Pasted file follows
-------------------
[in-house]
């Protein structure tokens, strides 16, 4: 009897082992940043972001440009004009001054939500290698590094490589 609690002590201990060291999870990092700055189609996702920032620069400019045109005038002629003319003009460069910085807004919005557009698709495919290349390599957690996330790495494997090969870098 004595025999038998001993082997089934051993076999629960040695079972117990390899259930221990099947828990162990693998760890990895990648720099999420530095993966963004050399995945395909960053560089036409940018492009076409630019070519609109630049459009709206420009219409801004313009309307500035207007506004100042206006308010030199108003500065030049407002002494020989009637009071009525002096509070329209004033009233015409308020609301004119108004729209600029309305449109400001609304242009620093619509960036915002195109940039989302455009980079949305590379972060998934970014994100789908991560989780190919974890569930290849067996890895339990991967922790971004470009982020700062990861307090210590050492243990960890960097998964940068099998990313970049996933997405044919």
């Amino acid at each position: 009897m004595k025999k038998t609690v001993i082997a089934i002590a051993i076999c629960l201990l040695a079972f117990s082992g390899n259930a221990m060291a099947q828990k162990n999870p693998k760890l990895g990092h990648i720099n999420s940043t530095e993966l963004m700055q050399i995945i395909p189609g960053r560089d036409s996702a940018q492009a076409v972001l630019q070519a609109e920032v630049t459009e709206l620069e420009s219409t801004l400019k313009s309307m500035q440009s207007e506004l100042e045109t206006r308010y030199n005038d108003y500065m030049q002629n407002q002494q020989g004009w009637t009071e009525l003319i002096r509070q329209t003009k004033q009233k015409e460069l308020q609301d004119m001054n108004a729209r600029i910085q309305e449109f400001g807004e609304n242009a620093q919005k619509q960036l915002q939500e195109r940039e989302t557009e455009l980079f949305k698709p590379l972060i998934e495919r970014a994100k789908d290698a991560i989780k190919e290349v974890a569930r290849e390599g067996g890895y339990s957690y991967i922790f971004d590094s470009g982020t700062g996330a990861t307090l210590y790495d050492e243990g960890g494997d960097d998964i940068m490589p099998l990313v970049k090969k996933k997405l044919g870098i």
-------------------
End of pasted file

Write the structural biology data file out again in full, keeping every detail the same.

[in-house]
């Protein structure tokens, strides 16, 4: 009897082992940043972001440009004009001054939500290698590094490589 609690002590201990060291999870990092700055189609996702920032620069400019045109005038002629003319003009460069910085807004919005557009698709495919290349390599957690996330790495494997090969870098 004595025999038998001993082997089934051993076999629960040695079972117990390899259930221990099947828990162990693998760890990895990648720099999420530095993966963004050399995945395909960053560089036409940018492009076409630019070519609109630049459009709206420009219409801004313009309307500035207007506004100042206006308010030199108003500065030049407002002494020989009637009071009525002096509070329209004033009233015409308020609301004119108004729209600029309305449109400001609304242009620093619509960036915002195109940039989302455009980079949305590379972060998934970014994100789908991560989780190919974890569930290849067996890895339990991967922790971004470009982020700062990861307090210590050492243990960890960097998964940068099998990313970049996933997405044919």
């Amino acid at each position: 009897m004595k025999k038998t609690v001993i082997a089934i002590a051993i076999c629960l201990l040695a079972f117990s082992g390899n259930a221990m060291a099947q828990k162990n999870p693998k760890l990895g990092h990648i720099n999420s940043t530095e993966l963004m700055q050399i995945i395909p189609g960053r560089d036409s996702a940018q492009a076409v972001l630019q070519a609109e920032v630049t459009e709206l620069e420009s219409t801004l400019k313009s309307m500035q440009s207007e506004l100042e045109t206006r308010y030199n005038d108003y500065m030049q002629n407002q002494q020989g004009w009637t009071e009525l003319i002096r509070q329209t003009k004033q009233k015409e460069l308020q609301d004119m001054n108004a729209r600029i910085q309305e449109f400001g807004e609304n242009a620093q919005k619509q960036l915002q939500e195109r940039e989302t557009e455009l980079f949305k698709p590379l972060i998934e495919r970014a994100k789908d290698a991560i989780k190919e290349v974890a569930r290849e390599g067996g890895y339990s957690y991967i922790f971004d590094s470009g982020t700062g996330a990861t307090l210590y790495d050492e243990g960890g494997d960097d998964i940068m490589p099998l990313v970049k090969k996933k997405l044919g870098i």